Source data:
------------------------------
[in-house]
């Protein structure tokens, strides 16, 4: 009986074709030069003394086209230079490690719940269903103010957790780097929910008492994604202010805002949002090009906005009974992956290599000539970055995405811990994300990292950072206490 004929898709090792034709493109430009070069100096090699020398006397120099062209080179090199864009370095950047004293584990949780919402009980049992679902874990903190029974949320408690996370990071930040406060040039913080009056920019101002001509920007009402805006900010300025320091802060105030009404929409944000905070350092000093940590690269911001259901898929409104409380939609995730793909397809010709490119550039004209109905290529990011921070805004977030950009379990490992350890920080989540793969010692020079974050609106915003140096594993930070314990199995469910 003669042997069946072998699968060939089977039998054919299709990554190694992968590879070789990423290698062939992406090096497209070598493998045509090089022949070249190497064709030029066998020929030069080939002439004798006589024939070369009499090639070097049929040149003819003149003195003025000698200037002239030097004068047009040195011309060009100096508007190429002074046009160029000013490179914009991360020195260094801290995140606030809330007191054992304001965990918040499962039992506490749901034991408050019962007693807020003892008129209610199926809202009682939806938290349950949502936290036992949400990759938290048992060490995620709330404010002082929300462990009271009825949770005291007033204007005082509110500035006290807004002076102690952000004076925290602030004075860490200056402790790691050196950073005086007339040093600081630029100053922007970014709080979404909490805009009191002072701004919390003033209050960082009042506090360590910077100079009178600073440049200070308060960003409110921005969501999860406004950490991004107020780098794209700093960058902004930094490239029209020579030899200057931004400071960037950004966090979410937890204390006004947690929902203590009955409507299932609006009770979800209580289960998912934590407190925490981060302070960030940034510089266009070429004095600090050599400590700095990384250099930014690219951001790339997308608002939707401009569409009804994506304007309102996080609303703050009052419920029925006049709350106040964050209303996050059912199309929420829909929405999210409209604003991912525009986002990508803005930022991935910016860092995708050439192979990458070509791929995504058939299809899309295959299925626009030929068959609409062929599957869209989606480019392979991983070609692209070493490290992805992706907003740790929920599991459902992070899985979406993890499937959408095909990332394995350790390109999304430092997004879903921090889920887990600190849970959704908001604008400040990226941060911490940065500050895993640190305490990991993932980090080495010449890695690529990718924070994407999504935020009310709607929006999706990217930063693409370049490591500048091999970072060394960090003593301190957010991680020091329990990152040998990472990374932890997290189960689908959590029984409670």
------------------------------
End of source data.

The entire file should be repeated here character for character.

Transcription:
[in-house]
């Protein structure tokens, strides 16, 4: 009986074709030069003394086209230079490690719940269903103010957790780097929910008492994604202010805002949002090009906005009974992956290599000539970055995405811990994300990292950072206490 004929898709090792034709493109430009070069100096090699020398006397120099062209080179090199864009370095950047004293584990949780919402009980049992679902874990903190029974949320408690996370990071930040406060040039913080009056920019101002001509920007009402805006900010300025320091802060105030009404929409944000905070350092000093940590690269911001259901898929409104409380939609995730793909397809010709490119550039004209109905290529990011921070805004977030950009379990490992350890920080989540793969010692020079974050609106915003140096594993930070314990199995469910 003669042997069946072998699968060939089977039998054919299709990554190694992968590879070789990423290698062939992406090096497209070598493998045509090089022949070249190497064709030029066998020929030069080939002439004798006589024939070369009499090639070097049929040149003819003149003195003025000698200037002239030097004068047009040195011309060009100096508007190429002074046009160029000013490179914009991360020195260094801290995140606030809330007191054992304001965990918040499962039992506490749901034991408050019962007693807020003892008129209610199926809202009682939806938290349950949502936290036992949400990759938290048992060490995620709330404010002082929300462990009271009825949770005291007033204007005082509110500035006290807004002076102690952000004076925290602030004075860490200056402790790691050196950073005086007339040093600081630029100053922007970014709080979404909490805009009191002072701004919390003033209050960082009042506090360590910077100079009178600073440049200070308060960003409110921005969501999860406004950490991004107020780098794209700093960058902004930094490239029209020579030899200057931004400071960037950004966090979410937890204390006004947690929902203590009955409507299932609006009770979800209580289960998912934590407190925490981060302070960030940034510089266009070429004095600090050599400590700095990384250099930014690219951001790339997308608002939707401009569409009804994506304007309102996080609303703050009052419920029925006049709350106040964050209303996050059912199309929420829909929405999210409209604003991912525009986002990508803005930022991935910016860092995708050439192979990458070509791929995504058939299809899309295959299925626009030929068959609409062929599957869209989606480019392979991983070609692209070493490290992805992706907003740790929920599991459902992070899985979406993890499937959408095909990332394995350790390109999304430092997004879903921090889920887990600190849970959704908001604008400040990226941060911490940065500050895993640190305490990991993932980090080495010449890695690529990718924070994407999504935020009310709607929006999706990217930063693409370049490591500048091999970072060394960090003593301190957010991680020091329990990152040998990472990374932890997290189960689908959590029984409670």